Got a massive kick out of this from reader Jason:
Subject: Auto-responder disaster and the kindness of friends
I wanted to tell you about my brief, disastrous (and not so disastrous) foray into email auto-responders.
So I finally plucked up the courage to create my first list auto-responder welcome email series for new subscribers to my list. I create the emails. They look great. I fiddle with them a few times. Switch them on and off as I do. And … everyone in my list gets them. All my previous subscribers. Three times.
Now I'm sweating bullets. Terrified of a huge barrage of unsubscribes. Spam complaints. The end of the world. I send out an apology email. Beg for people's patience.
And … I get a flood of emails back. More than I've ever received in response to an email campaign. People thanking me for the free book I included in the multiply sent welcome email. People saying that they love my work. That they support me. That it's alright.
And now I'm scratching my head. Because I never get that sort of response usually. And it occurs to me that there's something to be learned from all this. For one, I shouldn't be so scared to send out emails more often. And second, I need to be more vulnerable in my emails. Because that apology email is what people responded to so well.
And while I thought about this, I thought about similar issues you've brought up before in your emails. So, thank you.
3 reasons I loved reading this email:
1. For starters, it's just a fantastic story. And Jason does a great job of telling it.
Notice the lack of “throat-clearing.” He just jumps right into the story and tells what happened in plain, straightforward language.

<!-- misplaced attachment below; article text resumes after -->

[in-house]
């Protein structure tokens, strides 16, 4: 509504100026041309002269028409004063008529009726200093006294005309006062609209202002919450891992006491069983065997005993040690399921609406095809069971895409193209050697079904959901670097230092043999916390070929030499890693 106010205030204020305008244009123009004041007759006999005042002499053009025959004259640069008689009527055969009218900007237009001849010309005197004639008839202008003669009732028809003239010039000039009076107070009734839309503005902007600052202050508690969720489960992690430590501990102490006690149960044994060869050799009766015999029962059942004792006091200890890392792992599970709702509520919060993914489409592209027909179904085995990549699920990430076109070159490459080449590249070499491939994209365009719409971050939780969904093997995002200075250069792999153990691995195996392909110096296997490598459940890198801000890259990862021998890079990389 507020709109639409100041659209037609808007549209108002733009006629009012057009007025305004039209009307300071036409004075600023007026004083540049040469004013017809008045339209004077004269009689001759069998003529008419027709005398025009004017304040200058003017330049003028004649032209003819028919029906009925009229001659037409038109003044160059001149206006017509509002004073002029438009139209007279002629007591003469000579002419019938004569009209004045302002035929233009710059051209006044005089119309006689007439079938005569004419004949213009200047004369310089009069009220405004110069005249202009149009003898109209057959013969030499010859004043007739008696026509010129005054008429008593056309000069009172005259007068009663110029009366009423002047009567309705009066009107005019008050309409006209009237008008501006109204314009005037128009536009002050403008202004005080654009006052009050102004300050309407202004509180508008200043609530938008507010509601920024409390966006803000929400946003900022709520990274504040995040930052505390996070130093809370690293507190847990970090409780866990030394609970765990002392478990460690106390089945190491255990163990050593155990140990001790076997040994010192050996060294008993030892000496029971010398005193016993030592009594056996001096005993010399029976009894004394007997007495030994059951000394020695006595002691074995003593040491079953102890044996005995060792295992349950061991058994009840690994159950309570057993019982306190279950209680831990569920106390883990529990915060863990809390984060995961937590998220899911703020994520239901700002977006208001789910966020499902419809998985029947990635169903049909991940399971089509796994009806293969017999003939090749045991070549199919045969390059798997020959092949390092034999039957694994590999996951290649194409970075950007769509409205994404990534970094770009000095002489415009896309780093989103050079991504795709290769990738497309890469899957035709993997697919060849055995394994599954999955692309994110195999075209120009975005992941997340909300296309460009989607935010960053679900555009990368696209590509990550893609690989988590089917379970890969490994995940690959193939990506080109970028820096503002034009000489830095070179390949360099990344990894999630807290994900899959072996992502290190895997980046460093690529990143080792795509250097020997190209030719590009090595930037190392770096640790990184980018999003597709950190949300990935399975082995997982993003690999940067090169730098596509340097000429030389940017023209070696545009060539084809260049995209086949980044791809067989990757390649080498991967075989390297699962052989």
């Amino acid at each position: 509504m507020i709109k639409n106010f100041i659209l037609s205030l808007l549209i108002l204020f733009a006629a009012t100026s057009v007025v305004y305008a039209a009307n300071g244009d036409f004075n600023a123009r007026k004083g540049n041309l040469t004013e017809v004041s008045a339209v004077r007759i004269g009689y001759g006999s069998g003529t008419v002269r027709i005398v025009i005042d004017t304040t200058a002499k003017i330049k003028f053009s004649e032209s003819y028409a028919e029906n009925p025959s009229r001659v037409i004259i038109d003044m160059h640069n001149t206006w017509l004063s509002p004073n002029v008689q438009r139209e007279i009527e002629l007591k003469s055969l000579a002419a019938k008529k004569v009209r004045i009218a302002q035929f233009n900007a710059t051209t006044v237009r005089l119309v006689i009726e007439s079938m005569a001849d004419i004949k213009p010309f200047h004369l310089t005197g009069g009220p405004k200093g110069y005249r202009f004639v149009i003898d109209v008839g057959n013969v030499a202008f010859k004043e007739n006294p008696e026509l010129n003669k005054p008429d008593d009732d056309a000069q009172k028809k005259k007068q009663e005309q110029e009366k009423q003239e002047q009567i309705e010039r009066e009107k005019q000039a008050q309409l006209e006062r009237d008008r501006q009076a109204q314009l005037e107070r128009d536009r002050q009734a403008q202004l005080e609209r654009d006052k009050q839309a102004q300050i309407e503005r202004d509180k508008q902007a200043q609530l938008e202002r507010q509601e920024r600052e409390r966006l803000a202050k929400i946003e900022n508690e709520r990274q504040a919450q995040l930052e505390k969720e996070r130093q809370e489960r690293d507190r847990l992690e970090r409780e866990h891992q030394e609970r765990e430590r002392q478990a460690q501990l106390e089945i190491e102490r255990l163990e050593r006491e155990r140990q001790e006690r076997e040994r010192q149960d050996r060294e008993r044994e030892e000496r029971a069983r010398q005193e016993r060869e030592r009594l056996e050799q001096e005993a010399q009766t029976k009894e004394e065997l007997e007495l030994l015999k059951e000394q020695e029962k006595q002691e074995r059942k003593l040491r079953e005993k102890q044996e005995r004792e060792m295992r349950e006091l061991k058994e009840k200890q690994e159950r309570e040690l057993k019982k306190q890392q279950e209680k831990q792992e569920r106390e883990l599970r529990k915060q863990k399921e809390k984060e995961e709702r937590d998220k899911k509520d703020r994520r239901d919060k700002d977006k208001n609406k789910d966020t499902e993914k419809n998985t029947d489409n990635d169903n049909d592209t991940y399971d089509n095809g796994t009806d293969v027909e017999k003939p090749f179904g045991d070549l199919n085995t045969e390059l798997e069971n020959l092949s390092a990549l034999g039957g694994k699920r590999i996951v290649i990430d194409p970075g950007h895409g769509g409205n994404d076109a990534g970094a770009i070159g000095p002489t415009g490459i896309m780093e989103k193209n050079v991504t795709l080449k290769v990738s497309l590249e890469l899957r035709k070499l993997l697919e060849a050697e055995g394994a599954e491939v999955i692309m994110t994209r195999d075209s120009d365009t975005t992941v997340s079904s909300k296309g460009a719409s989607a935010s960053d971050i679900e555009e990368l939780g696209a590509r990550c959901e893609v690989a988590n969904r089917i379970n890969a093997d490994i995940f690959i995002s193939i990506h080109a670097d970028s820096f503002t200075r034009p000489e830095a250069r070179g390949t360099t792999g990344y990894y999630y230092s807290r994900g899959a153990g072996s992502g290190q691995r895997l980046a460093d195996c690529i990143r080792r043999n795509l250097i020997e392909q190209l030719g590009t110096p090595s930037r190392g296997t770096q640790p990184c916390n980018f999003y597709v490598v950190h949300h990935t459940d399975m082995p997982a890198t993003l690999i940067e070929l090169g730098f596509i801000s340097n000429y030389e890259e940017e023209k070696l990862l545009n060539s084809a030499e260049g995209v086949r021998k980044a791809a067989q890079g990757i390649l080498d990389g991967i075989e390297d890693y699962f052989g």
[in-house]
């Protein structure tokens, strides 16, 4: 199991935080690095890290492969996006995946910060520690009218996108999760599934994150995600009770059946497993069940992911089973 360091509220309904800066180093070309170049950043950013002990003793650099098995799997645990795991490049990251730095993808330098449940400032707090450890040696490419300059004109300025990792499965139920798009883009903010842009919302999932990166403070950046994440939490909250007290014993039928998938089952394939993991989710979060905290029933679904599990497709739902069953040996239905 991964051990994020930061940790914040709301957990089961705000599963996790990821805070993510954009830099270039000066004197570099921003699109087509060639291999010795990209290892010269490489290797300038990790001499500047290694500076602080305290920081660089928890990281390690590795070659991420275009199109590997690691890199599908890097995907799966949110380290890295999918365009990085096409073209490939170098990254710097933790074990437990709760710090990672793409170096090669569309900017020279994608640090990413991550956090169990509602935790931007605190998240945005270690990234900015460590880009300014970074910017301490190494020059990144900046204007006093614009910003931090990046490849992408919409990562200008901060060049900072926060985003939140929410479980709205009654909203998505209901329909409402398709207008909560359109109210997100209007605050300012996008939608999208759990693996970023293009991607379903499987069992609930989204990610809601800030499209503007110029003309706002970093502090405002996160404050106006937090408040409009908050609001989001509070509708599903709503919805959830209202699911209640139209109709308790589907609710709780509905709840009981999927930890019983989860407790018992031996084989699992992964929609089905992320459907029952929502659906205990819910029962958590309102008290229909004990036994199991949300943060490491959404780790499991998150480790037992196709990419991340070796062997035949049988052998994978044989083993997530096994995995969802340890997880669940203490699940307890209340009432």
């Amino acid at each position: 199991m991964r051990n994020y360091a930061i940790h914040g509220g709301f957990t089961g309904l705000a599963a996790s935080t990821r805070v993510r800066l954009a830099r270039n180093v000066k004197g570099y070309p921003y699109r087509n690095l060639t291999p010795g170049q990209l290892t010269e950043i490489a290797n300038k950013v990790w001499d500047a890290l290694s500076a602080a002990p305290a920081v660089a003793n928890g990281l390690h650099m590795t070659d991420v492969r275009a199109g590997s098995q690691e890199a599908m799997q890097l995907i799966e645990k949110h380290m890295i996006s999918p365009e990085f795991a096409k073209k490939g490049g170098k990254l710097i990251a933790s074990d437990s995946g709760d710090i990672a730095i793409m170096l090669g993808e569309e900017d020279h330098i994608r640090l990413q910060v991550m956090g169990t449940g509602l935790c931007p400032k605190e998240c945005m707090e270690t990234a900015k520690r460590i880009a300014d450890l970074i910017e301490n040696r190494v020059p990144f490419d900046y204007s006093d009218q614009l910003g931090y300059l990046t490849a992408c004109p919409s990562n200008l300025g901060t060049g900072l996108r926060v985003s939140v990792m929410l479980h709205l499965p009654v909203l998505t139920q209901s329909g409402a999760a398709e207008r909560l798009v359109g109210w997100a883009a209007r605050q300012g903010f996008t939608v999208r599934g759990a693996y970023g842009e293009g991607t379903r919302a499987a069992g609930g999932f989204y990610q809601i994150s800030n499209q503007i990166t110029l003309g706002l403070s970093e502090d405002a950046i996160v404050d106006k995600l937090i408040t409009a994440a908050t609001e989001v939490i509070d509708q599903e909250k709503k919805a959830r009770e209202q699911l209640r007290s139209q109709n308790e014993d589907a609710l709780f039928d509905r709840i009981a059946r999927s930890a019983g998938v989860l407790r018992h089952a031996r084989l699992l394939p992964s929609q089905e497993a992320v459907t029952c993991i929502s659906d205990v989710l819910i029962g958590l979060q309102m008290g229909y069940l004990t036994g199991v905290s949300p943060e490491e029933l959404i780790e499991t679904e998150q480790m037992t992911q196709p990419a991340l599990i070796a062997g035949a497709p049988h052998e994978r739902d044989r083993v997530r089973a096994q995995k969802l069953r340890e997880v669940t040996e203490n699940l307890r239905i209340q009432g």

I can *feel* his mortification at his mistake—I was cringing for him as I pictured myself making the same blunder.
And likewise I could feel his utter relief and astonishment at how his subscribers responded.
2. When I first started reading this, I wasn't sure whether it was a personal email Jason wrote just for me…
Or whether this was a marketing email from some long-forgotten email list I'd signed up for.
That's the effect you want to aim for in your emails.
Write like you're writing for ONE person—because you are.
Eventually I deduced that Jason *was* writing just to me.
Still the fact that I couldn't tell makes this pitch-perfect email worthy of your study.
3. A lot of entrepreneurs let the fear of making a mistake paralyze them—and they never send any emails at all.
Well guess what:
If you're blasting out messages to thousands of people every week, you're going to make some mistakes.
The good news is, when it comes to email marketing, mistakes are rarely fatal.
And in fact, if you're just transparent with your list like Jason was, you can often turn an honest mistake into a net positive—a chance to deepen your relationship with your list.
Well done, Jason.
Now, it's your turn.